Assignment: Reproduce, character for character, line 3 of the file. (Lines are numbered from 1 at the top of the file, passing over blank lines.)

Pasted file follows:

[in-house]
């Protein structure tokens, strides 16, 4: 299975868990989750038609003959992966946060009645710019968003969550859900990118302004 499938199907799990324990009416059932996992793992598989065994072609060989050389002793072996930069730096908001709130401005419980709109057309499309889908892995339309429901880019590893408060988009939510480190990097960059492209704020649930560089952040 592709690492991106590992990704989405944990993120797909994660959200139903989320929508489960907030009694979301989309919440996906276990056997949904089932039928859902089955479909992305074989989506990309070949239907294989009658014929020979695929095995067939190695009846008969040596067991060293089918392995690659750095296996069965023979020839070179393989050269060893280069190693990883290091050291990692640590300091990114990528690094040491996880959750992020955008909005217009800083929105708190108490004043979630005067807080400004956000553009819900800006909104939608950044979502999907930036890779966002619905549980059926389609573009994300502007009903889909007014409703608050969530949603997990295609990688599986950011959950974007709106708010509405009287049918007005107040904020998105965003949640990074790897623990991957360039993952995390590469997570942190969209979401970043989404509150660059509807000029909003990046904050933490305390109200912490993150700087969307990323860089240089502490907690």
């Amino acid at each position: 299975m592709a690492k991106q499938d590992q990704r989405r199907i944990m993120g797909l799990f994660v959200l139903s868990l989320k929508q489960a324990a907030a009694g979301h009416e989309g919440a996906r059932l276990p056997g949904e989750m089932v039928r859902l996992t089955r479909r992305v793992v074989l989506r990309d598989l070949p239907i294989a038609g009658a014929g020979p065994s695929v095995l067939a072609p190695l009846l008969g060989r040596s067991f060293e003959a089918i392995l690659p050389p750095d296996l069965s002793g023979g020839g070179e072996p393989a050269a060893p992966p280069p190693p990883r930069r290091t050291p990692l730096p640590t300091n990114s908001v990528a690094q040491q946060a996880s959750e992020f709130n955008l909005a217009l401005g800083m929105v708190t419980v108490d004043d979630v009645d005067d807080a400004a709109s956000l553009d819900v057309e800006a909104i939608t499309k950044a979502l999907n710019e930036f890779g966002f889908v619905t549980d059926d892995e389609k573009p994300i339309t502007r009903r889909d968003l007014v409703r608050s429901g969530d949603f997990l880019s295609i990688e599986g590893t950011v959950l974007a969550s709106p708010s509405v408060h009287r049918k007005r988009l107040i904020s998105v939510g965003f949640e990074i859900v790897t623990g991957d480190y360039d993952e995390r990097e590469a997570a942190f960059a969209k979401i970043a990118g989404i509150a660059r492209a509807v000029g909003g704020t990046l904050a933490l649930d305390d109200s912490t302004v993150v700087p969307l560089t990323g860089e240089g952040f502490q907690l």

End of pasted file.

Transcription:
């Amino acid at each position: 299975m592709a690492k991106q499938d590992q990704r989405r199907i944990m993120g797909l799990f994660v959200l139903s868990l989320k929508q489960a324990a907030a009694g979301h009416e989309g919440a996906r059932l276990p056997g949904e989750m089932v039928r859902l996992t089955r479909r992305v793992v074989l989506r990309d598989l070949p239907i294989a038609g009658a014929g020979p065994s695929v095995l067939a072609p190695l009846l008969g060989r040596s067991f060293e003959a089918i392995l690659p050389p750095d296996l069965s002793g023979g020839g070179e072996p393989a050269a060893p992966p280069p190693p990883r930069r290091t050291p990692l730096p640590t300091n990114s908001v990528a690094q040491q946060a996880s959750e992020f709130n955008l909005a217009l401005g800083m929105v708190t419980v108490d004043d979630v009645d005067d807080a400004a709109s956000l553009d819900v057309e800006a909104i939608t499309k950044a979502l999907n710019e930036f890779g966002f889908v619905t549980d059926d892995e389609k573009p994300i339309t502007r009903r889909d968003l007014v409703r608050s429901g969530d949603f997990l880019s295609i990688e599986g590893t950011v959950l974007a969550s709106p708010s509405v408060h009287r049918k007005r988009l107040i904020s998105v939510g965003f949640e990074i859900v790897t623990g991957d480190y360039d993952e995390r990097e590469a997570a942190f960059a969209k979401i970043a990118g989404i509150a660059r492209a509807v000029g909003g704020t990046l904050a933490l649930d305390d109200s912490t302004v993150v700087p969307l560089t990323g860089e240089g952040f502490q907690l």